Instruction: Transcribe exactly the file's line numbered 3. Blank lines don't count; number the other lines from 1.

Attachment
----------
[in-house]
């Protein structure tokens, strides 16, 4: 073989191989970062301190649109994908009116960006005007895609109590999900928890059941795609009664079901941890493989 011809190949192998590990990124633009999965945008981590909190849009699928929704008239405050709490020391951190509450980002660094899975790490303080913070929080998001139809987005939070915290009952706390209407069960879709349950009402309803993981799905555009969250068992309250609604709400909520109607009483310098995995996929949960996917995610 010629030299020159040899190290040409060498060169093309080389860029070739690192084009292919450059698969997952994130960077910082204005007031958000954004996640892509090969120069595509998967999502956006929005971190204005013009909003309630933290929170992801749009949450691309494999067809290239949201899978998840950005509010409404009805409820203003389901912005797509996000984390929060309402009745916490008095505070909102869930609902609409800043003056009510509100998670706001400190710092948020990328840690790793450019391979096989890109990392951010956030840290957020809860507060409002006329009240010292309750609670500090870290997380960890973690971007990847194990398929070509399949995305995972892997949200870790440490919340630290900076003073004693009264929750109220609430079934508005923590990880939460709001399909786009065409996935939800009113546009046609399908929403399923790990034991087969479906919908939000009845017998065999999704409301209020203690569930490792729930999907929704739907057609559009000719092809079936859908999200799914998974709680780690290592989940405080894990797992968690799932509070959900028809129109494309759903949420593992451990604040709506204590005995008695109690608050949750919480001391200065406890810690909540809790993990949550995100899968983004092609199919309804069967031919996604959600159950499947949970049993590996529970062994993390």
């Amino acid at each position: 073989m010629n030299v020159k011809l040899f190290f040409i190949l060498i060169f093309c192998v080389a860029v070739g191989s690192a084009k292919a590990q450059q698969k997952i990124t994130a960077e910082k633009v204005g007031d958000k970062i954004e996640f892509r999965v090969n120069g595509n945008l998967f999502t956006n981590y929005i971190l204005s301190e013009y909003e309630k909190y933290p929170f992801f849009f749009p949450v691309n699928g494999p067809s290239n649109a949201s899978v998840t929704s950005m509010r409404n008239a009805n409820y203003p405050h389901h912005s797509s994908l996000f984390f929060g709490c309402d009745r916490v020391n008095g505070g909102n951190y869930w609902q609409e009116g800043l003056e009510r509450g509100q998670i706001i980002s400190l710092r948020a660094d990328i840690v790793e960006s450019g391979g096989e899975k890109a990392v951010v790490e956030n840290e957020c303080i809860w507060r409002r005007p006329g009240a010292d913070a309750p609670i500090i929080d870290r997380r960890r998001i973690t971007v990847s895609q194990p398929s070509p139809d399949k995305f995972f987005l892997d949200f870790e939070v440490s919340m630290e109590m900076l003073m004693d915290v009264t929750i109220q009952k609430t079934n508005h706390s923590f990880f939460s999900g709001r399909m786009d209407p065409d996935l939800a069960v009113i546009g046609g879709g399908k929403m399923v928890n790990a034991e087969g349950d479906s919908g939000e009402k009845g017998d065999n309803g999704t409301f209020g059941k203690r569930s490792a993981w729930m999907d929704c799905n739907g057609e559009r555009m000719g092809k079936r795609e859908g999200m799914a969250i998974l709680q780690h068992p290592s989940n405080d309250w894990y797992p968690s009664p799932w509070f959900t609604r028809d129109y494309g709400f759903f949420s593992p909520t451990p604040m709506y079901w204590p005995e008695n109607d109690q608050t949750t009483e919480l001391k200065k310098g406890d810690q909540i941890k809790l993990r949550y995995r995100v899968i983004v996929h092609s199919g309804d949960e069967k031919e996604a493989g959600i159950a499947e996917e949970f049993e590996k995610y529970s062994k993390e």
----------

């Amino acid at each position: 073989m010629n030299v020159k011809l040899f190290f040409i190949l060498i060169f093309c192998v080389a860029v070739g191989s690192a084009k292919a590990q450059q698969k997952i990124t994130a960077e910082k633009v204005g007031d958000k970062i954004e996640f892509r999965v090969n120069g595509n945008l998967f999502t956006n981590y929005i971190l204005s301190e013009y909003e309630k909190y933290p929170f992801f849009f749009p949450v691309n699928g494999p067809s290239n649109a949201s899978v998840t929704s950005m509010r409404n008239a009805n409820y203003p405050h389901h912005s797509s994908l996000f984390f929060g709490c309402d009745r916490v020391n008095g505070g909102n951190y869930w609902q609409e009116g800043l003056e009510r509450g509100q998670i706001i980002s400190l710092r948020a660094d990328i840690v790793e960006s450019g391979g096989e899975k890109a990392v951010v790490e956030n840290e957020c303080i809860w507060r409002r005007p006329g009240a010292d913070a309750p609670i500090i929080d870290r997380r960890r998001i973690t971007v990847s895609q194990p398929s070509p139809d399949k995305f995972f987005l892997d949200f870790e939070v440490s919340m630290e109590m900076l003073m004693d915290v009264t929750i109220q009952k609430t079934n508005h706390s923590f990880f939460s999900g709001r399909m786009d209407p065409d996935l939800a069960v009113i546009g046609g879709g399908k929403m399923v928890n790990a034991e087969g349950d479906s919908g939000e009402k009845g017998d065999n309803g999704t409301f209020g059941k203690r569930s490792a993981w729930m999907d929704c799905n739907g057609e559009r555009m000719g092809k079936r795609e859908g999200m799914a969250i998974l709680q780690h068992p290592s989940n405080d309250w894990y797992p968690s009664p799932w509070f959900t609604r028809d129109y494309g709400f759903f949420s593992p909520t451990p604040m709506y079901w204590p005995e008695n109607d109690q608050t949750t009483e919480l001391k200065k310098g406890d810690q909540i941890k809790l993990r949550y995995r995100v899968i983004v996929h092609s199919g309804d949960e069967k031919e996604a493989g959600i159950a499947e996917e949970f049993e590996k995610y529970s062994k993390e």